• Be grounded in student, parent, educator, and community member input—with a prioritization of the voices of students of color, Indigenous students, immigrant students, and their families
  • Be critically analyzed through an anti-racist and proactively equity-focused lens

FURTHER BE IT RESOLVED that as a Board, we commit to:

  • Act when needed, even if difficult
  • Stand behind adopted actions with budget and other necessary resources
  • In accordance with our EDIA policy, address any policies that perpetuate institutional racism
  • Regularly revisit our actions to ensure follow through and accountability

AND FINALLY, BE IT RESOLVED that the Minneapolis Board of Education renews our call for partners and leaders to address the significant external factors impacting our students’ lives by:

  • Providing safe, affordable, and stable housing opportunities throughout the city
  • Eliminating unintended consequences of state and federal school choice policies
  • Fully funding education, especially special education and multilingual services
  • Protecting our immigrant students, families, and staff

In March/April/May, 2020, the MPS Board of Education received a CDD presentation at the March COW (Committee of the Whole) and official proposal from the Superintendent at the April Board meeting. The Board has discussed CDD and intends to vote on this proposal in May, in spite of the pandemic crisis we are all experiencing. The District is also revisiting the placement policy in order to reinforce the CDD plan. Community outreach on the plan never included the proposed actual boundaries, capital plans, transportation changes and associated costs, financial data, spreadsheets showing fiscal stability and sustainability, potential or proposed school closings, or any plan to bring students back to Minneapolis Public schools from out of district. Just recently did District leadership post greater details of the proposed CDD.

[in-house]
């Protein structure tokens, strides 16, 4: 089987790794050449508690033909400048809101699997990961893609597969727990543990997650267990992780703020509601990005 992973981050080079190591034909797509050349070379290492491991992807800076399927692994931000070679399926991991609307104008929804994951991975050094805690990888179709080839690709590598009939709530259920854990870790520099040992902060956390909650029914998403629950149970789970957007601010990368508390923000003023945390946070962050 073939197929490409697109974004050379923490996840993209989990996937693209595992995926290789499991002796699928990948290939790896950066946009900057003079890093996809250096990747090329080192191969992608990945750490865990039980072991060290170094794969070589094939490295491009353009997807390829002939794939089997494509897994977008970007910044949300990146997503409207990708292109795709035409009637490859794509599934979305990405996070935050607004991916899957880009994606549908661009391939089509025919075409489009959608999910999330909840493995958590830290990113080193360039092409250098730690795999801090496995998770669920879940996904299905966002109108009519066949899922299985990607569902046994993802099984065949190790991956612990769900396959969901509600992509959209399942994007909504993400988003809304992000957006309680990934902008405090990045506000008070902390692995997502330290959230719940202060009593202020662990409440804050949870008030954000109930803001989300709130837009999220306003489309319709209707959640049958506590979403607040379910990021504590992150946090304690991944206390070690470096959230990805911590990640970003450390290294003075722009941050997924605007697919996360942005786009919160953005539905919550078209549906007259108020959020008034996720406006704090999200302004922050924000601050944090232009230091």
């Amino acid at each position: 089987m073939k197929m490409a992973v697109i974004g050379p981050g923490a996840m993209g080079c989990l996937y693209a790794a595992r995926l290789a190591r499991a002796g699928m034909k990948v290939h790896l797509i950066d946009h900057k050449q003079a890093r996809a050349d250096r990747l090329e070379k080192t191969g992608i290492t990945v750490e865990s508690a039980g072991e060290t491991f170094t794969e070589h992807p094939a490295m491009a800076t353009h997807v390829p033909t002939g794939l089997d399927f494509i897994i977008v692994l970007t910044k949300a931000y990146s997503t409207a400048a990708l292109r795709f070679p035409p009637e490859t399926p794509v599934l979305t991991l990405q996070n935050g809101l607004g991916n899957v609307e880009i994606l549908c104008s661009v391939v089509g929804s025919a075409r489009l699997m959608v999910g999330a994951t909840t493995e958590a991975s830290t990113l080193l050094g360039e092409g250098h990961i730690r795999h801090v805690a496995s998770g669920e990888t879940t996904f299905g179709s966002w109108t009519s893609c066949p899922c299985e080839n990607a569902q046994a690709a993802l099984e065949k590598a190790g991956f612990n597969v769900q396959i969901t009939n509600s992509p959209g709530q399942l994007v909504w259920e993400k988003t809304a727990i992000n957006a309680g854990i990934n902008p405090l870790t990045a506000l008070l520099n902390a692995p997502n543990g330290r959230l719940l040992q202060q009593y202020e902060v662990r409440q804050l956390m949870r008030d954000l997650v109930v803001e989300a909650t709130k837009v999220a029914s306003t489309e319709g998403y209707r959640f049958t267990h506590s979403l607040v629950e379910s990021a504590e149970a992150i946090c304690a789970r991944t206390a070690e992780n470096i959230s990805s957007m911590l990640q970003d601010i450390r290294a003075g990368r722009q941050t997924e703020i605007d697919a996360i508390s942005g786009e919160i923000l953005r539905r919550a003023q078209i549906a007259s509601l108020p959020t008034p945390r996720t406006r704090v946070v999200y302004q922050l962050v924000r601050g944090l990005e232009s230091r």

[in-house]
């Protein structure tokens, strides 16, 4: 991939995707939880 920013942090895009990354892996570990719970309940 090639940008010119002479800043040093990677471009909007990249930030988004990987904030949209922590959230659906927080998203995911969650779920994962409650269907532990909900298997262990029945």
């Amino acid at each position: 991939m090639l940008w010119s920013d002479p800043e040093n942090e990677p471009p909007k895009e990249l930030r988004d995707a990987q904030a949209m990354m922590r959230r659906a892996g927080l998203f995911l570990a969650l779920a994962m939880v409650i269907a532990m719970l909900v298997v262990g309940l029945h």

YOU ARE SPEAKING UP AND AGAINST A PLAN THAT LACKS TRANSPARENCY! Please follow the conversations and organized events on facebook on pages such as Minneapolis School Parents, Integrated Schools, Minneapolis Public School Families and Educators for Excellence, MFT59, and my campaign page RebeccaforMN.

As your District 6 School Board Candidate, I will lead with community, engaged and informed by my constituents. I am listening to you. Overwhelmingly, I hear equity and access to educational opportunities is critical. Overwhelmingly, I hear that choice, whether it is K-8 or magnet schools, is critical. Overwhelmingly, I hear you want to know how this plan creates much needed stability, financial sustainability, and improved academic outcomes and access to equitable opportunities for ALL students. Join me and my candidacy for School Board District 6 and let’s move forward with a Comprehensive District Design that works for students, families, and school communities, a CDD that reflects the realities of choice and includes a plan to not only retain our current students, but bring students back to undersubscribed school communities!